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Inhibition of the rostromedial tegmental nucleus reverses alcohol withdrawal-induced anxiety-like behavior

Neuropsychopharmacology (2019) | Download Citation

Abstract

Acute withdrawal from alcohol is associated with a number of unpleasant symptoms that play an important role in preventing recovery and long-term abstinence. Considerable research has focused on the role that neuropeptide systems and the amygdala play in mediating affective symptoms of acute withdrawal, but promising preclinical findings have not translated successfully into the clinic. The rostromedial tegmental nucleus (RMTg) has been implicated in both fear and anxiety. In addition, RMTg neurons exert inhibitory control over midbrain dopamine neurons, the activity of which are suppressed during acute withdrawal. Thus, we hypothesized that the RMTg may play a role in mediating symptoms of acute withdrawal. Using a chronic ethanol vapor exposure paradigm that renders rats physically dependent on ethanol, we observed significant withdrawal-induced enhancement of cFos expression in the RMTg. This was accompanied by a significant increase in somatic symptoms and a decrease in reward sensitivity as measured by intracranial self-stimulation (ICSS). Both measures followed a similar time course to RMTg cFos expression with peak symptom severity occurring 12 h following cessation of ethanol exposure. Heightened anxiety-like behavior was also observed in withdrawn rats at this same time point. RMTg inhibition had no effect on somatic signs of withdrawal or withdrawal-induced changes in reward sensitivity, but significantly attenuated withdrawal-induced anxiety-like behavior. Together, these data demonstrate that the RMTg plays a distinct role in the negative affective state associated with acute withdrawal and may therefore be critically involved in the neurobiological mechanisms that promote relapse during early stages of recovery.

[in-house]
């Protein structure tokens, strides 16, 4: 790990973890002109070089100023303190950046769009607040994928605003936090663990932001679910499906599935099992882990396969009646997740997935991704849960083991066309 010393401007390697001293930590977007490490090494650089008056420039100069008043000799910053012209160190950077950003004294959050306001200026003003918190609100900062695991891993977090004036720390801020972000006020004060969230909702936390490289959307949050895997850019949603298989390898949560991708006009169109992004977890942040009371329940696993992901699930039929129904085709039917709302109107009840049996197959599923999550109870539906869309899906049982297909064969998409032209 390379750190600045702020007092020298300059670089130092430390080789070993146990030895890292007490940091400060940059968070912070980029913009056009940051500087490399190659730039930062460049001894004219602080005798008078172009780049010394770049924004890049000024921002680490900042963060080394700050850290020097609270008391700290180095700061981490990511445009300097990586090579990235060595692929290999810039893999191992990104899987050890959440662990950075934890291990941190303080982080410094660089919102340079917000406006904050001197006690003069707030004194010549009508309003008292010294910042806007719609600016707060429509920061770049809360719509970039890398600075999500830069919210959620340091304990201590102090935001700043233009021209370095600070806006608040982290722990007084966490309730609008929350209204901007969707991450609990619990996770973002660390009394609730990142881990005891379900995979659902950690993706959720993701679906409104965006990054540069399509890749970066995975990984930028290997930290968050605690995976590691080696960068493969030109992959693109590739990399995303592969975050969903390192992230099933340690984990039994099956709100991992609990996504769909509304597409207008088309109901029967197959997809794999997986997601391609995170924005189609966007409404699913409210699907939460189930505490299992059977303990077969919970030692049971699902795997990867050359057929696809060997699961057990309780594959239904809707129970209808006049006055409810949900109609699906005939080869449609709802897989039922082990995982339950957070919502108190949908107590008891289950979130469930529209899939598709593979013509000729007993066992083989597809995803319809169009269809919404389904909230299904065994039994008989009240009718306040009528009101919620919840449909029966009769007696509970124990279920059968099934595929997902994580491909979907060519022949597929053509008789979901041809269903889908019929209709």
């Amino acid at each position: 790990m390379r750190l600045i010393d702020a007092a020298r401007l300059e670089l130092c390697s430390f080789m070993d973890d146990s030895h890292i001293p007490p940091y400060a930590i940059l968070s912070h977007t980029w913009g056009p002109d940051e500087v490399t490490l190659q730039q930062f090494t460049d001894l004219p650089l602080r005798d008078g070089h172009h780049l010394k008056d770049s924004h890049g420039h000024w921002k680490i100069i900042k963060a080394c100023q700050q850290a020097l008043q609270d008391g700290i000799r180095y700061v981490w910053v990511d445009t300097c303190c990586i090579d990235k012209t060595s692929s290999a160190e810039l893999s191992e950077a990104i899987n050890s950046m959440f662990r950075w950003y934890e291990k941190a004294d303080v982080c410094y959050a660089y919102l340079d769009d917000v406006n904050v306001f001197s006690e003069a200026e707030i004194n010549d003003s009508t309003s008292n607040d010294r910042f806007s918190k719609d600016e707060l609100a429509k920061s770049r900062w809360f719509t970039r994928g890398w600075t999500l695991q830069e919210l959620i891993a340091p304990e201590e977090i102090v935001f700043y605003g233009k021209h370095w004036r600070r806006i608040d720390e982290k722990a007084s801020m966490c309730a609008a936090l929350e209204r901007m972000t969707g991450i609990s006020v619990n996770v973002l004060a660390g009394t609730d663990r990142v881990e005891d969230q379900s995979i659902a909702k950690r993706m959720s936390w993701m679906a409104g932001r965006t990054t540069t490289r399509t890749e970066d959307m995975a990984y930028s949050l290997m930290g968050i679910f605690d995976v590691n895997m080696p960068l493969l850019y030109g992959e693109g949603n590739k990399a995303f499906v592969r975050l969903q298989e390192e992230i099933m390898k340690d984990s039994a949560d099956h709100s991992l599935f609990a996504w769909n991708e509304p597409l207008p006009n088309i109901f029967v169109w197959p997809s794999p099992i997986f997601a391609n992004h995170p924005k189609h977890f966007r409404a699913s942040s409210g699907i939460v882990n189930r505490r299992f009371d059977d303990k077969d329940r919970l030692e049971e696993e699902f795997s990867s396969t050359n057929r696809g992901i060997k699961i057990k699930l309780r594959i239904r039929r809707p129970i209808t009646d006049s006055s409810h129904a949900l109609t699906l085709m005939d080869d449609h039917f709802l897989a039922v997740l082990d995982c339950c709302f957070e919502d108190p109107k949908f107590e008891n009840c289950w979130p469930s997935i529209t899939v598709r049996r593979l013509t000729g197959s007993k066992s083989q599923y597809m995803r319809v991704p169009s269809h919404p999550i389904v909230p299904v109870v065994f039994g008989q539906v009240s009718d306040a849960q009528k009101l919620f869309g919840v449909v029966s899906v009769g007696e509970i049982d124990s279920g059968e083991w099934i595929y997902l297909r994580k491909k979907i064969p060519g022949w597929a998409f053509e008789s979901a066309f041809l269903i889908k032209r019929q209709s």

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Joint senior authors: Thomas C. Jhou, L. Judson Chandler

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Affiliations

  1. Department of Neuroscience, Medical University of South Carolina, Charleston, SC, 29425, USA

    • Elizabeth J. Glover
    • , E. Margaret Starr
    • , Ying Chao
    • , Thomas C. Jhou
    •  & L. Judson Chandler
  2. Center for Drug & Alcohol Programs, Medical University of South Carolina, Charleston, SC, 29425, USA

    • Elizabeth J. Glover
    • , E. Margaret Starr
    •  & L. Judson Chandler

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Correspondence to Elizabeth J. Glover.

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https://doi.org/10.1038/s41386-019-0406-8